The Future Is Here
We may earn a commission from links on this page

The Large Hadron Collider Will Gobble Up The Earth (Or Maybe Just France)

We may earn a commission from links on this page.

The Large Hadron Collider at the CERN research facility near Geneva, Switzerland won't be going on a luau in Hawaii anytime soon, since the state is suing to stop the activation of the enormous research project. Yes, it's not just individual wackos who believe the LHC will unleash a cosmic ass-whooping on the planet. An actual state is suing the builders to keep them from activating it. They fear it'll let loose runaway miniature black holes, strangelets, or magnetic monopoles that will destroy the planet. The researchers at CERN have spent their precious time trying to assure people that won't happen, although it would be kind of cool if it did. We've got the strange and winding history of this project in today's Triviagasm.

  • The Large Hadron Collider was conceived in the 1980s, and eventually approved by CERN, the Conseil Européen pour la Recherche Nucléaire (European Council for Nuclear Research), in 1994.
  • Some of the questions the LHC hopes to answer are: What is mass? What is 96% of the universe made of? Why is there no more antimatter? What was matter like within the first second of the Universe's life? Do extra dimensions of space really exist? Are stars just pinholes in the curtain of night? Okay, we stole that last one from Highlander. Sorry.
  • The LHC uses the tunnel originally built for the Large Electron-Positron Collider between 1983 and 1988, although it has required massive changes, including the construction of giant underground caverns to hold the large detectors for the system. Construction on those began in 1998.
  • The total cost of the LHC is not known yet, but it is estimated to be somewhere between five and ten billion dollars, which is quite a range. They've suffered many overages and setbacks since the project became active, CERN had its operating budget scaled back, and there were inaccuracies during construction.
  • In 2005 a technician was killed inside the tunnel when a crane load was accidentally dropped on him. If there's a movie waiting to be written about a ghost in the machine, this is it.
  • In March 2007 a pressure test involving several magnets failed, and as a result they had to push the planned startup date from November 2007 to May 2008.
  • The circumference of the LHC is 26,659 meters, making it the largest machine in the world. It also qualifies as the largest refrigerator in the world, with over 10,080 tons of liquid nitrogen being used to pre-cool the 9300 magnets to 80 degrees Kelvin. Then they get pumped full of 60 tons of liquid helium to bring them all the way down to 1.9 Kelvin. Just remember to write your name on your lunch.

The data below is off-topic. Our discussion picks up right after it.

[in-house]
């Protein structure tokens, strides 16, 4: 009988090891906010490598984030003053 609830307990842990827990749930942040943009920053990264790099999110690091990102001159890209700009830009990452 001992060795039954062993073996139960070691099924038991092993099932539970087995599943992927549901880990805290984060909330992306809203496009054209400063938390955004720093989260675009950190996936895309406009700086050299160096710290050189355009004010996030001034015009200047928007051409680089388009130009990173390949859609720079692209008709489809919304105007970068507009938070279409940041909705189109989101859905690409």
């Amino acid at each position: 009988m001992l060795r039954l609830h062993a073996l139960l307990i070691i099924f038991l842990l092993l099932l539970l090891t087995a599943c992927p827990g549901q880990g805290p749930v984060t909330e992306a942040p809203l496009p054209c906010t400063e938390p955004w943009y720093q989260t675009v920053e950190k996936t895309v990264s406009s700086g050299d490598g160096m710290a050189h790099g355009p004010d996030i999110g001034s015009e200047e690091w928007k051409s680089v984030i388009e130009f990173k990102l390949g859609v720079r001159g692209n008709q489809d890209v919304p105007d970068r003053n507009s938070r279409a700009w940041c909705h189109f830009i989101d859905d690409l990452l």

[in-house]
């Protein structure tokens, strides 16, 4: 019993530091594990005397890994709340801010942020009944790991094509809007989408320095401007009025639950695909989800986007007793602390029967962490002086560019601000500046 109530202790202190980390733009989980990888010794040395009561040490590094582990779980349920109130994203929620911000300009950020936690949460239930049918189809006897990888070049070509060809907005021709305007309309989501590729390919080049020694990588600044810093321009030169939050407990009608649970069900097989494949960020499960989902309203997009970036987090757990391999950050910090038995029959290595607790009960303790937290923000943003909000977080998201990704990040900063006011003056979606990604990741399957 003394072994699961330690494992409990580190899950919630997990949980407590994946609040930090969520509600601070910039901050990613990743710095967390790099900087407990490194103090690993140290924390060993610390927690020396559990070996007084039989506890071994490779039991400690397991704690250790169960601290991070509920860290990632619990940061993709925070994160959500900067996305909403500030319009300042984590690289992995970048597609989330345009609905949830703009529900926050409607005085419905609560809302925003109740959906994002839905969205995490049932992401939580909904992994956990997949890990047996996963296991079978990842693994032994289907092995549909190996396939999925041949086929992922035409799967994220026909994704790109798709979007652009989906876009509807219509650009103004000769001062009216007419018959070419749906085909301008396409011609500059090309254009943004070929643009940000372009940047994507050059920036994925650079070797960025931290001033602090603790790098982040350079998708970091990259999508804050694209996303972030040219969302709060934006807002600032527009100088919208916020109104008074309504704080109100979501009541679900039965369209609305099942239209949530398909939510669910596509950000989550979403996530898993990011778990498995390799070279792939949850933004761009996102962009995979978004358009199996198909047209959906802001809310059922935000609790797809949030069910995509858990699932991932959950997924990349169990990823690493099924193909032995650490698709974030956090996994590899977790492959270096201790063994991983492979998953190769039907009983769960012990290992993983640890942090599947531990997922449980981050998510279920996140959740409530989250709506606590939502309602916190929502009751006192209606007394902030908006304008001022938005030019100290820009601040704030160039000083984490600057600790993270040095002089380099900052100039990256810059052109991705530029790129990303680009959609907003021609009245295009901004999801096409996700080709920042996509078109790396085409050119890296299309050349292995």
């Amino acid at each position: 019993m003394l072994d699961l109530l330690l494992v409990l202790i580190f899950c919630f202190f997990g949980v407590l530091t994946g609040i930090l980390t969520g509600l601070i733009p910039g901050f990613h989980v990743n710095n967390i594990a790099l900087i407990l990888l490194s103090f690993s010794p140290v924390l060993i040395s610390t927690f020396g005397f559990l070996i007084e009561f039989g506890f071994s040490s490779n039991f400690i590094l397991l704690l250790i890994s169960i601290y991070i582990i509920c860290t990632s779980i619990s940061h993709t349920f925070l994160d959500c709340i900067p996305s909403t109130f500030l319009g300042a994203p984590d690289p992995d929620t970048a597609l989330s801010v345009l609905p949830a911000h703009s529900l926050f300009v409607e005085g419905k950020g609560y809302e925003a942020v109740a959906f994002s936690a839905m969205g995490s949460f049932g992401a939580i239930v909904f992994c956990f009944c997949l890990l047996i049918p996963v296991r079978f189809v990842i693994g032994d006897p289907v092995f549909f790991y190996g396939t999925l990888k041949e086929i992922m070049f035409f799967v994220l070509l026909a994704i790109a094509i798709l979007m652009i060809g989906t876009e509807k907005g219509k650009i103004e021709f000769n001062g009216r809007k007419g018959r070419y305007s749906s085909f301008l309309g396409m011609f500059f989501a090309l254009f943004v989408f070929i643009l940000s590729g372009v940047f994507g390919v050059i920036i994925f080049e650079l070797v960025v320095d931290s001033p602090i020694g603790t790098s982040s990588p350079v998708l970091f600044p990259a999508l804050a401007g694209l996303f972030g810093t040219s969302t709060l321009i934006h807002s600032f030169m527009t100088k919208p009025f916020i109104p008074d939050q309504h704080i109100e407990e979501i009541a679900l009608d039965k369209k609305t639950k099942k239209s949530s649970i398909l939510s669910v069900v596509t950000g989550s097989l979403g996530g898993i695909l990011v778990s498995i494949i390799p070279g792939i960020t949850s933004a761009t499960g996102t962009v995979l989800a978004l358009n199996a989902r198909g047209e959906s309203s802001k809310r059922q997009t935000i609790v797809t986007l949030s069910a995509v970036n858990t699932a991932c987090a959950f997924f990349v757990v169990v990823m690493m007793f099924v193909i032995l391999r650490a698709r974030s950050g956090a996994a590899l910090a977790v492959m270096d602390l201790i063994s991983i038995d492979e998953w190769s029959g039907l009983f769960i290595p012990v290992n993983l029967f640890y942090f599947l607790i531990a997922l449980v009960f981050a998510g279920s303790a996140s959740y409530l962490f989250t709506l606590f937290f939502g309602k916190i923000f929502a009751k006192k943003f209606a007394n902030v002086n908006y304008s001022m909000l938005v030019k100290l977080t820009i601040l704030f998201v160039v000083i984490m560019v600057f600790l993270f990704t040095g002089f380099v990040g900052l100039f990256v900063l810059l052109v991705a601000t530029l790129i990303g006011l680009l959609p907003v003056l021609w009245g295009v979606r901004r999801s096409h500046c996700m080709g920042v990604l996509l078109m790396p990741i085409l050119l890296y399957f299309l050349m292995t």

• When it's operating at full power, protons will zoom around the track at 11,245 times per second at 99.99% of the speed of light. It boggles the mind! Screw collisions, why don't they just shoot for some time traveling?
  • Speaking of time travel, the devices inside the LHC can measure the passage time of a particle to accuracies in the region of a few billionths of a second.
  • The tunnel has to be kept at a near-complete vacuum so the protons don't run into random gas molecules. As a result, the interior atmosphere of the LHC will be 10 times less pressure than on the surface of the moon.
  • While the interior of the tunnels are kept chillier than the vast reaches of deep space, whenever the protons collide they will generate heat up to 100,000 times hotter than the heart of the Sun.
  • Each experiment conducted in the LHC will generate enough data to fill 100,000 dual layer DVDs every year, which is a heck of a lot of info. They've built a distributed computing network around the world called the Grid which will process all of this data.
  • The LHC could receive an upgrade after ten years, turning it into the Super LHC. This basically involves an extremely expensive upgrade to their Super Proton Synchrotron to increase the luminosity.
  • Some of the things that people think might go wrong with the LHC are: Miniature Black Holes - these exist for only fractions of a second and then decay, but naysayers worry that they'll form up into a massive black hole that will start chewing up France. Strangelets - these are hypothetical forms of strange matter that could possibly turn everything they touch into more strangelets, meaning the Earth would become entirely made up of strange matter. We think that's already happened. Magnetic Monopoles - another theoretical particle that only has one magnetic pole, and could cause atoms to change into different types of matter, causing another chain reaction that would overtake the Earth.
  • With any luck, everything will be switched on in May, and protons will start slamming into each other this summer. Of course, look for the movie version where Shia LaBeouf runs into the control room, mere milliseconds before startup, fights off the guards, and powers everything down and saves the planet. It'll be out sometime soon.